Author(s): Qiu C, Sorensen TK, Luthy DA, Williams MA
Abstract Share this page
Abstract Low-grade systemic inflammation is associated with an increased risk of type 2 diabetes mellitus. Limited available data suggest inflammatory factors are predictive of gestational diabetes (GDM), a condition that is biochemically similar to type 2 diabetes. We examined the association between C-reactive protein (CRP) and GDM risk. Women were recruited before 16 weeks gestation and were followed until delivery. Maternal serum CRP (collected at 13 weeks' gestation, on average) was measured by a competitive immunoassay. We used generalised linear models to derive estimates of relative risks and 95\% confidence intervals [CI]. Approximately 4.5\% of the cohort (38 of 851) developed GDM. Elevated CRP was positively associated with GDM risk (P for trend = 0.007). After adjusting for maternal prepregnancy body mass index (BMI), family history of type 2 diabetes and nulliparity, women with CRP in the highest tertile experienced a 3.5-fold increased risk of GDM [95\% CI 1.2, 9.8] as compared with those in the lowest tertile. The association between CRP and GDM was evident when analyses were restricted to lean women (BMI < 25 kg/m(2)). Lean women with CRP > or = 5.3 mg/L experienced a 3.7-fold increased risk of GDM [95\% CI 1.6, 8.7] as compared with women with CRP < 5.3 mg/L. Systemic inflammation is associated with an increased risk of GDM, and the association is independent of maternal prepregnancy adiposity.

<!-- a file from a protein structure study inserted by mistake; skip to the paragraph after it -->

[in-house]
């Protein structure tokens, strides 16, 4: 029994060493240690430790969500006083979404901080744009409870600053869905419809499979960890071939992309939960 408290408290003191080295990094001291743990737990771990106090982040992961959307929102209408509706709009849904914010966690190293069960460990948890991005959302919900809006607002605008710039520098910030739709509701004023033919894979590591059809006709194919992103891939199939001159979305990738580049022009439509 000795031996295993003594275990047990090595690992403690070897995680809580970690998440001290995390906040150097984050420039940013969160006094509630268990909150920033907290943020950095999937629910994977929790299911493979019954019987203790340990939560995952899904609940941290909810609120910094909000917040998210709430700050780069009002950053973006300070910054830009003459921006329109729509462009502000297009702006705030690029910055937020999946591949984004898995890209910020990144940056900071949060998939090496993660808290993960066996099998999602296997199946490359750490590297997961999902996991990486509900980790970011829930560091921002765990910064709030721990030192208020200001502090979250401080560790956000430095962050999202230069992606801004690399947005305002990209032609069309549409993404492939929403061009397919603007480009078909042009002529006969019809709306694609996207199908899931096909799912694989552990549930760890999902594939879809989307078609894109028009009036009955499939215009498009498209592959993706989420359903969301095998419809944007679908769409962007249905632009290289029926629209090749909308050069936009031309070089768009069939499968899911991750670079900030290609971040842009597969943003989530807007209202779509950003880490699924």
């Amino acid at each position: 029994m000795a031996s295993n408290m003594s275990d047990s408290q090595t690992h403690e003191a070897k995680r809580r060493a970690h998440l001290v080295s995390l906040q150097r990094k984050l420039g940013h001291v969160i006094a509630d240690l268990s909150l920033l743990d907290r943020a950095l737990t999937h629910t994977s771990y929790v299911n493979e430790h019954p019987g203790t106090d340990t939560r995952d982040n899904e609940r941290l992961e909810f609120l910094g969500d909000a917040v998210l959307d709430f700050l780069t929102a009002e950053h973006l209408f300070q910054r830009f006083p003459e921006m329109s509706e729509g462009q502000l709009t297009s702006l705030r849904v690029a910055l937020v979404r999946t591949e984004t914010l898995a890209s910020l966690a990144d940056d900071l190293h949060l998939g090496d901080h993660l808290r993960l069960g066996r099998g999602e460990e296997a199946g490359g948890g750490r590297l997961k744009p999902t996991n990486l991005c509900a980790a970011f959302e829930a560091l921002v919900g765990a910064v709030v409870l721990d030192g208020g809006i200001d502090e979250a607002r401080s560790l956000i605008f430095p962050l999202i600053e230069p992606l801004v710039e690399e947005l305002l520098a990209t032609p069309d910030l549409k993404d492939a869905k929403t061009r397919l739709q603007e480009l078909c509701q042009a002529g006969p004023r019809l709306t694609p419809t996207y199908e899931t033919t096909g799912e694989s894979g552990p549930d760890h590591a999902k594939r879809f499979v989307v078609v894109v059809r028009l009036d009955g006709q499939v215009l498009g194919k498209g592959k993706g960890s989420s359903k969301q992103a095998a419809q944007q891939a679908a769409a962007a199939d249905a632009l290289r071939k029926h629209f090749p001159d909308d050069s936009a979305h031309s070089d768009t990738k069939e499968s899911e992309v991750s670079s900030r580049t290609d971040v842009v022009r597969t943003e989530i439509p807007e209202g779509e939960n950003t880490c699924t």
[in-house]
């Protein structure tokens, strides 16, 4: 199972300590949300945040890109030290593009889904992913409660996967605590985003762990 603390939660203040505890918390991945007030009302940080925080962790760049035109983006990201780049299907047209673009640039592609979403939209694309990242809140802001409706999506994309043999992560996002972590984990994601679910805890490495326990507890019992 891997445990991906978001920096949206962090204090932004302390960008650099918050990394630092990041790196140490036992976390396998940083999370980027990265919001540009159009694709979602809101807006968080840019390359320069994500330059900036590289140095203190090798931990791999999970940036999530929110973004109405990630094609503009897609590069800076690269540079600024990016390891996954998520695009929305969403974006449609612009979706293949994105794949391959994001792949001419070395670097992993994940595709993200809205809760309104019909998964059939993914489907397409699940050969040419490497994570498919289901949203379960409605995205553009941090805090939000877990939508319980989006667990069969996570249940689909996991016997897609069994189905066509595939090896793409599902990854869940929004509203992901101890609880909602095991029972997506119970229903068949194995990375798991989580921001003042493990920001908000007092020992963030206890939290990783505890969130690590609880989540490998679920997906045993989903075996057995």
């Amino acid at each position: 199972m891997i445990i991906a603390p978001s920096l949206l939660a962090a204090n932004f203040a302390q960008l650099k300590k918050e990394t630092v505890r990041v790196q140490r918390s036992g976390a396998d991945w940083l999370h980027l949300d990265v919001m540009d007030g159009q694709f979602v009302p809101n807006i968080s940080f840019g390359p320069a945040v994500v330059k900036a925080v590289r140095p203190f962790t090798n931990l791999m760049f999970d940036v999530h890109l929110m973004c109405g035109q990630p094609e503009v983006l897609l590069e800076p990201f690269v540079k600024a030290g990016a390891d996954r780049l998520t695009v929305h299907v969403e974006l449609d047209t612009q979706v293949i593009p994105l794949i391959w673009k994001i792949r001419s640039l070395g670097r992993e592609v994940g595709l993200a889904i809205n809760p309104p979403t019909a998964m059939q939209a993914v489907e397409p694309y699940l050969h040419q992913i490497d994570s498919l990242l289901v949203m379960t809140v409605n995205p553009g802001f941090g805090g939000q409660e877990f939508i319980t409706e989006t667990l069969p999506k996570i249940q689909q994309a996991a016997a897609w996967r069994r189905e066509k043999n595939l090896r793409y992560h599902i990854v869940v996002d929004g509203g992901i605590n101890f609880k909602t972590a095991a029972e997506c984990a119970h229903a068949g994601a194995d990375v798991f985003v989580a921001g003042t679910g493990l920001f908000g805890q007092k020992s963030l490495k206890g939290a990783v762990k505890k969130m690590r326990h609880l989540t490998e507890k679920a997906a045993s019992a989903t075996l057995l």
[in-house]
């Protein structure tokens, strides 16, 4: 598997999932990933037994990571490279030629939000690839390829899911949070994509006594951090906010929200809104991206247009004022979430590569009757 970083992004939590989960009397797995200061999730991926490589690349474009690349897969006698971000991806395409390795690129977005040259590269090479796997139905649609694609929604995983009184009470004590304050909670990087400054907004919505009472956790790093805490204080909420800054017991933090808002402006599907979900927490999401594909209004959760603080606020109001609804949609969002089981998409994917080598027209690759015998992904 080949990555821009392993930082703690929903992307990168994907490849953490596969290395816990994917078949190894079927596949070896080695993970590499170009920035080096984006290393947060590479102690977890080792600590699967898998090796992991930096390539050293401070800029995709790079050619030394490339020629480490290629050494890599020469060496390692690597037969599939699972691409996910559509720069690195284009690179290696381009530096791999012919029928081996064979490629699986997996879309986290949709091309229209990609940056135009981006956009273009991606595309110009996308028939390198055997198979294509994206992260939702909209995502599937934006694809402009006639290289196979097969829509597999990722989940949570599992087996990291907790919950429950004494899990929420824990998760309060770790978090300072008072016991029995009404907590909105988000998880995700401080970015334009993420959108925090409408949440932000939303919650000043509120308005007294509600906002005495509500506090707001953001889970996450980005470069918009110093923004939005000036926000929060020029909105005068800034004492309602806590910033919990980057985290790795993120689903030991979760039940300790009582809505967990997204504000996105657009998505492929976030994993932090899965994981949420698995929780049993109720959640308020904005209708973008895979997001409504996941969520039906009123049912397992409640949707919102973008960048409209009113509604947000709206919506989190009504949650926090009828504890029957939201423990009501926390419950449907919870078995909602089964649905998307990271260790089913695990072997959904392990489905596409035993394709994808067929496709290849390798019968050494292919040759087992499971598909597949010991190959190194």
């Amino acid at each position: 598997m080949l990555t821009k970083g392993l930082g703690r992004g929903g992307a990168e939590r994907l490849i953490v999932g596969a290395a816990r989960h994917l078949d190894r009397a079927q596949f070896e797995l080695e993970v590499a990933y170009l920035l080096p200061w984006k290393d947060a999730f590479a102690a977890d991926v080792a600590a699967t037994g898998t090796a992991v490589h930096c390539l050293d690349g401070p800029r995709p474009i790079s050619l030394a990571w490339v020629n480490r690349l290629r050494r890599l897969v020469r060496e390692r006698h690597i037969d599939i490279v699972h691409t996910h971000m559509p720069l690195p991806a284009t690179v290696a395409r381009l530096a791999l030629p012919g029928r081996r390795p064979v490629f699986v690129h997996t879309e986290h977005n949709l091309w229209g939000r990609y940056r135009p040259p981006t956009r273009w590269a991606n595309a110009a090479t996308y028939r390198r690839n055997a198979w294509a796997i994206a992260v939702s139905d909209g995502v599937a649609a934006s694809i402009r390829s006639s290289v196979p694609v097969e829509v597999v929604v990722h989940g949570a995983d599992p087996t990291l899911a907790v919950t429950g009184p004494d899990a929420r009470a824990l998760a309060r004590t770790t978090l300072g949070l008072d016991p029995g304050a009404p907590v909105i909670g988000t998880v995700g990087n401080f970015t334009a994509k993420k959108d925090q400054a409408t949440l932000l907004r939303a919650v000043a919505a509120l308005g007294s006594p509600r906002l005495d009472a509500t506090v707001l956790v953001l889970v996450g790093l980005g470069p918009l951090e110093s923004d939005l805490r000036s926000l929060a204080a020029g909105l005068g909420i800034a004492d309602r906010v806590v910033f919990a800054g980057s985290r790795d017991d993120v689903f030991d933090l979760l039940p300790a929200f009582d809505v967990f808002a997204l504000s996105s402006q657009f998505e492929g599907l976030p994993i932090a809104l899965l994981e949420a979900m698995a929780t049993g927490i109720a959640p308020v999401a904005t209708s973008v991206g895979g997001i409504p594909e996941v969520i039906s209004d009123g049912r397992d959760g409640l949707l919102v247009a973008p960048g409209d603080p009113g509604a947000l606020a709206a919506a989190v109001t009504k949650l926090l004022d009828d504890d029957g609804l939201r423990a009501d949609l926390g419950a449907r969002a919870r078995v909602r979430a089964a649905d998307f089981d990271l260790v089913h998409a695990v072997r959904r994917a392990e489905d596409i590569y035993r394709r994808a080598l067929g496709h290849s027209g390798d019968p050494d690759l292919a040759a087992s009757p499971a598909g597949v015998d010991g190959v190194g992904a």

This article was published in Paediatr Perinat Epidemiol
and referenced in Internal Medicine: Open Access